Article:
Google has announced that, in partnership with the Israel Antiquities Authority, it has put the Dead Sea Scrolls online. Visitors can view and read the Dead Sea Scrolls in high definition, including some of the earliest known versions of the Ten Commandments and the Book of Genesis.
Google and the Israel Antiquities Authority announced on Tuesday the launch of the Leon Levy Dead Sea Scrolls Digital Library. The library features 5,000 high-definition images of the scrolls.
In an announcement made on Google's blog, Eyal Miller, head of new business development at Google Israel, and Yossi Matias, head of Israel research and development, said the Dead Sea Scrolls were “written more than 2,000 years ago on pieces of parchment and papyrus; they were preserved by the hot, dry desert climate and the darkness of the caves in which they were hidden. The scrolls are possibly the most important archaeological discovery of the 20th century.”
The Dead Sea Scrolls were discovered in a cave near the Dead Sea in the 1940s, the Associated Press notes.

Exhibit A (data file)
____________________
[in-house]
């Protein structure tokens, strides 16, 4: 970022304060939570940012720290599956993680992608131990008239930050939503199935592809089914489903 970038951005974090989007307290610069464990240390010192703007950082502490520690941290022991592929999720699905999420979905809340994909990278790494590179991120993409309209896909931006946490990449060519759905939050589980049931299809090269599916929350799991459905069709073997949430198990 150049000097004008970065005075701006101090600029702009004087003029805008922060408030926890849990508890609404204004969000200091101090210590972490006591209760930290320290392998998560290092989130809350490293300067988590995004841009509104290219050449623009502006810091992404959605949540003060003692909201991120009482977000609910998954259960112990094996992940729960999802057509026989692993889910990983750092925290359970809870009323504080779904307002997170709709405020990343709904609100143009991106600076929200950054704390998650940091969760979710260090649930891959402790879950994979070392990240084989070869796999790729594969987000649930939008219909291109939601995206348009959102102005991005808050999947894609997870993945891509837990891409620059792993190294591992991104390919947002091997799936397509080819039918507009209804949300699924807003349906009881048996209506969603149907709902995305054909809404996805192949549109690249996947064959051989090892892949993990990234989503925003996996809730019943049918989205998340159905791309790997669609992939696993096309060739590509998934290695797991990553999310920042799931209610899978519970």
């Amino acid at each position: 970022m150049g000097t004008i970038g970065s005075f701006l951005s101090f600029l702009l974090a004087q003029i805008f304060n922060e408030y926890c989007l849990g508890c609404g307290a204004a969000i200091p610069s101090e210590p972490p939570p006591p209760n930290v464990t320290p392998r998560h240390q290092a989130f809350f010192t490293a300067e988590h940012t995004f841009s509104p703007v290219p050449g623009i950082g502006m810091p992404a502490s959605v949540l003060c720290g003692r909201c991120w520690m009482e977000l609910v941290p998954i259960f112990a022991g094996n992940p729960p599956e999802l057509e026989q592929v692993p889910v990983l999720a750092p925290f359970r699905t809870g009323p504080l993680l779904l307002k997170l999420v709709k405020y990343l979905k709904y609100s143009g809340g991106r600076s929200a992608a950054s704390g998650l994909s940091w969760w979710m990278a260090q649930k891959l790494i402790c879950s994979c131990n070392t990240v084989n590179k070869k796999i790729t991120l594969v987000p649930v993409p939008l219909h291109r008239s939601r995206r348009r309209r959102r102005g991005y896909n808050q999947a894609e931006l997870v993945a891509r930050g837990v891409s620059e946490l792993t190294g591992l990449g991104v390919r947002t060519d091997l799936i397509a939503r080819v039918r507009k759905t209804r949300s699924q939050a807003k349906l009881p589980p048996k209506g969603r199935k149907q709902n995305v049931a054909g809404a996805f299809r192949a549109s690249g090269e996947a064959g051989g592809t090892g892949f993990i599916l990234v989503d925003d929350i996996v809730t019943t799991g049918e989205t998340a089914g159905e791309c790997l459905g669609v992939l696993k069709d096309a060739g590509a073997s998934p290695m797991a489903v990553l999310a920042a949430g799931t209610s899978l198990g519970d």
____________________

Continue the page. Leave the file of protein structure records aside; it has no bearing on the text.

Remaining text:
Some of the Dead Sea Scrolls include the earliest known versions of the Book of Deuteronomy, as well as the first chapter of the Book of Genesis. Other scrolls contain texts that discuss life during the time of Jesus and his teachings as well as Judaic history, notes Google.
Each image of the Dead Sea Scrolls is presented in 1215 dpi resolution, letting viewers zoom in and look at them in amazing clarity.
Putting the Dead Sea Scrolls online lets scholars, historians and the curious examine these important manuscripts with ease. According to Shuka Dorfman, director of the Israel Antiquities Authority, “Only five conservators worldwide are authorized to handle the Dead Sea Scrolls. Now, everyone can touch the scroll on screen around the globe,” notes AP.
It took two years for Google to get the Dead Sea Scrolls online, according to AP. Each image of the Dead Sea Scrolls will feature a translation as well as a map indicating where the text was discovered.
A video describing the history of the Dead Sea Scrolls, their discovery and Google's effort to put the manuscripts online is below.
Charles Poladian joined IBTimes in October 2012 and, when not reporting on all things topical, can be found reading or photographing concerts.